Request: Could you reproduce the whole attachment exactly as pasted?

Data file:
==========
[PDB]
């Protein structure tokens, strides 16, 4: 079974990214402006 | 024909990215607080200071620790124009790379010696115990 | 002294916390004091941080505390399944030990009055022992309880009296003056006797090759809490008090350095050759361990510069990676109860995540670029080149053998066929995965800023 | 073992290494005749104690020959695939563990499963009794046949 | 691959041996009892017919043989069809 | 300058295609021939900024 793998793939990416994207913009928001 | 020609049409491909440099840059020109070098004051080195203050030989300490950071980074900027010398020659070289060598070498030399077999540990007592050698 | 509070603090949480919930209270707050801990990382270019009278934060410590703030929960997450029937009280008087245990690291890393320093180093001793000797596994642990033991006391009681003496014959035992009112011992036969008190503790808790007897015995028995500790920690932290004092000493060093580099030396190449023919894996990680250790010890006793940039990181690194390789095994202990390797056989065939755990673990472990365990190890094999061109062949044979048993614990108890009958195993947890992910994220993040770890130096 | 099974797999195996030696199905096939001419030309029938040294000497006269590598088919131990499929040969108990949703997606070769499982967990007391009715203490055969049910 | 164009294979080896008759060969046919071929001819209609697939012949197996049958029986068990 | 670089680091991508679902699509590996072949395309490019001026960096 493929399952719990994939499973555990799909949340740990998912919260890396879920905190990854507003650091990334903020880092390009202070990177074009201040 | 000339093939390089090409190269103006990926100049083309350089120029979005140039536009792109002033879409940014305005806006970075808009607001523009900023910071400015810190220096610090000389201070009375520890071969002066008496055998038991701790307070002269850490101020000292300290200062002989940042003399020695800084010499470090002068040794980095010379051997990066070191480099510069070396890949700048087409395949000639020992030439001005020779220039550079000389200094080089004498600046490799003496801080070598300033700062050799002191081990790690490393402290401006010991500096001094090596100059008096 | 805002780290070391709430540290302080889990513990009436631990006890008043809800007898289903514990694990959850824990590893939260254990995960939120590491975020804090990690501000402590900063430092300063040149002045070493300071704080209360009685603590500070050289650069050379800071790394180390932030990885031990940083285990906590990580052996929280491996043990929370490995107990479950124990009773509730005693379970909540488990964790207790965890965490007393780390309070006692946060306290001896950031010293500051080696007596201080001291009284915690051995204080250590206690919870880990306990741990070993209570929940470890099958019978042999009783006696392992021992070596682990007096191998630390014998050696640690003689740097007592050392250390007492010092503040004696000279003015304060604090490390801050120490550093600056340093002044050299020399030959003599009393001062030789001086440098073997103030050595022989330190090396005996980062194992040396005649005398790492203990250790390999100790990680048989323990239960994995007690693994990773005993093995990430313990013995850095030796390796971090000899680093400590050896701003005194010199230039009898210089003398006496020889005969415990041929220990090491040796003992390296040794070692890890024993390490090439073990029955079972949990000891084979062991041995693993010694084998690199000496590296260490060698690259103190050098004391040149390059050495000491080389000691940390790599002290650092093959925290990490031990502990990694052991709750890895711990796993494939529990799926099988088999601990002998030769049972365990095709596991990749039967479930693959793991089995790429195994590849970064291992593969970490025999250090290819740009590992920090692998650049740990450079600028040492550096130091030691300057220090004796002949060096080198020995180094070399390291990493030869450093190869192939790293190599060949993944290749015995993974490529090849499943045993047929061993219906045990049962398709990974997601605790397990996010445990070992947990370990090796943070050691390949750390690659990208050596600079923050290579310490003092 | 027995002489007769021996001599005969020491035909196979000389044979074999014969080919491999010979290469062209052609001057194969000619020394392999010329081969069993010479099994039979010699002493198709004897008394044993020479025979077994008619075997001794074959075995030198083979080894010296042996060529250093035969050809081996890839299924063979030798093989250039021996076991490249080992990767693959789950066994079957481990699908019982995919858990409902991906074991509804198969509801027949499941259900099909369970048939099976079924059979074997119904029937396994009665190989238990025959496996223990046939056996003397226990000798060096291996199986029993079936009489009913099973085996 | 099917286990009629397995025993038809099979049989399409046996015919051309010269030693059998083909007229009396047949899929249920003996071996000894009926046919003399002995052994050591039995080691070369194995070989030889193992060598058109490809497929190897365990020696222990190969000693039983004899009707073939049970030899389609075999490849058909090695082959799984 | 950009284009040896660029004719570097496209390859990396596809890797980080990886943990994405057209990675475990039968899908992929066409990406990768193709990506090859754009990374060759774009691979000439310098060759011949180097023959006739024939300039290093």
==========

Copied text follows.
[PDB]
């Protein structure tokens, strides 16, 4: 079974990214402006 | 024909990215607080200071620790124009790379010696115990 | 002294916390004091941080505390399944030990009055022992309880009296003056006797090759809490008090350095050759361990510069990676109860995540670029080149053998066929995965800023 | 073992290494005749104690020959695939563990499963009794046949 | 691959041996009892017919043989069809 | 300058295609021939900024 793998793939990416994207913009928001 | 020609049409491909440099840059020109070098004051080195203050030989300490950071980074900027010398020659070289060598070498030399077999540990007592050698 | 509070603090949480919930209270707050801990990382270019009278934060410590703030929960997450029937009280008087245990690291890393320093180093001793000797596994642990033991006391009681003496014959035992009112011992036969008190503790808790007897015995028995500790920690932290004092000493060093580099030396190449023919894996990680250790010890006793940039990181690194390789095994202990390797056989065939755990673990472990365990190890094999061109062949044979048993614990108890009958195993947890992910994220993040770890130096 | 099974797999195996030696199905096939001419030309029938040294000497006269590598088919131990499929040969108990949703997606070769499982967990007391009715203490055969049910 | 164009294979080896008759060969046919071929001819209609697939012949197996049958029986068990 | 670089680091991508679902699509590996072949395309490019001026960096 493929399952719990994939499973555990799909949340740990998912919260890396879920905190990854507003650091990334903020880092390009202070990177074009201040 | 000339093939390089090409190269103006990926100049083309350089120029979005140039536009792109002033879409940014305005806006970075808009607001523009900023910071400015810190220096610090000389201070009375520890071969002066008496055998038991701790307070002269850490101020000292300290200062002989940042003399020695800084010499470090002068040794980095010379051997990066070191480099510069070396890949700048087409395949000639020992030439001005020779220039550079000389200094080089004498600046490799003496801080070598300033700062050799002191081990790690490393402290401006010991500096001094090596100059008096 | 805002780290070391709430540290302080889990513990009436631990006890008043809800007898289903514990694990959850824990590893939260254990995960939120590491975020804090990690501000402590900063430092300063040149002045070493300071704080209360009685603590500070050289650069050379800071790394180390932030990885031990940083285990906590990580052996929280491996043990929370490995107990479950124990009773509730005693379970909540488990964790207790965890965490007393780390309070006692946060306290001896950031010293500051080696007596201080001291009284915690051995204080250590206690919870880990306990741990070993209570929940470890099958019978042999009783006696392992021992070596682990007096191998630390014998050696640690003689740097007592050392250390007492010092503040004696000279003015304060604090490390801050120490550093600056340093002044050299020399030959003599009393001062030789001086440098073997103030050595022989330190090396005996980062194992040396005649005398790492203990250790390999100790990680048989323990239960994995007690693994990773005993093995990430313990013995850095030796390796971090000899680093400590050896701003005194010199230039009898210089003398006496020889005969415990041929220990090491040796003992390296040794070692890890024993390490090439073990029955079972949990000891084979062991041995693993010694084998690199000496590296260490060698690259103190050098004391040149390059050495000491080389000691940390790599002290650092093959925290990490031990502990990694052991709750890895711990796993494939529990799926099988088999601990002998030769049972365990095709596991990749039967479930693959793991089995790429195994590849970064291992593969970490025999250090290819740009590992920090692998650049740990450079600028040492550096130091030691300057220090004796002949060096080198020995180094070399390291990493030869450093190869192939790293190599060949993944290749015995993974490529090849499943045993047929061993219906045990049962398709990974997601605790397990996010445990070992947990370990090796943070050691390949750390690659990208050596600079923050290579310490003092 | 027995002489007769021996001599005969020491035909196979000389044979074999014969080919491999010979290469062209052609001057194969000619020394392999010329081969069993010479099994039979010699002493198709004897008394044993020479025979077994008619075997001794074959075995030198083979080894010296042996060529250093035969050809081996890839299924063979030798093989250039021996076991490249080992990767693959789950066994079957481990699908019982995919858990409902991906074991509804198969509801027949499941259900099909369970048939099976079924059979074997119904029937396994009665190989238990025959496996223990046939056996003397226990000798060096291996199986029993079936009489009913099973085996 | 099917286990009629397995025993038809099979049989399409046996015919051309010269030693059998083909007229009396047949899929249920003996071996000894009926046919003399002995052994050591039995080691070369194995070989030889193992060598058109490809497929190897365990020696222990190969000693039983004899009707073939049970030899389609075999490849058909090695082959799984 | 950009284009040896660029004719570097496209390859990396596809890797980080990886943990994405057209990675475990039968899908992929066409990406990768193709990506090859754009990374060759774009691979000439310098060759011949180097023959006739024939300039290093």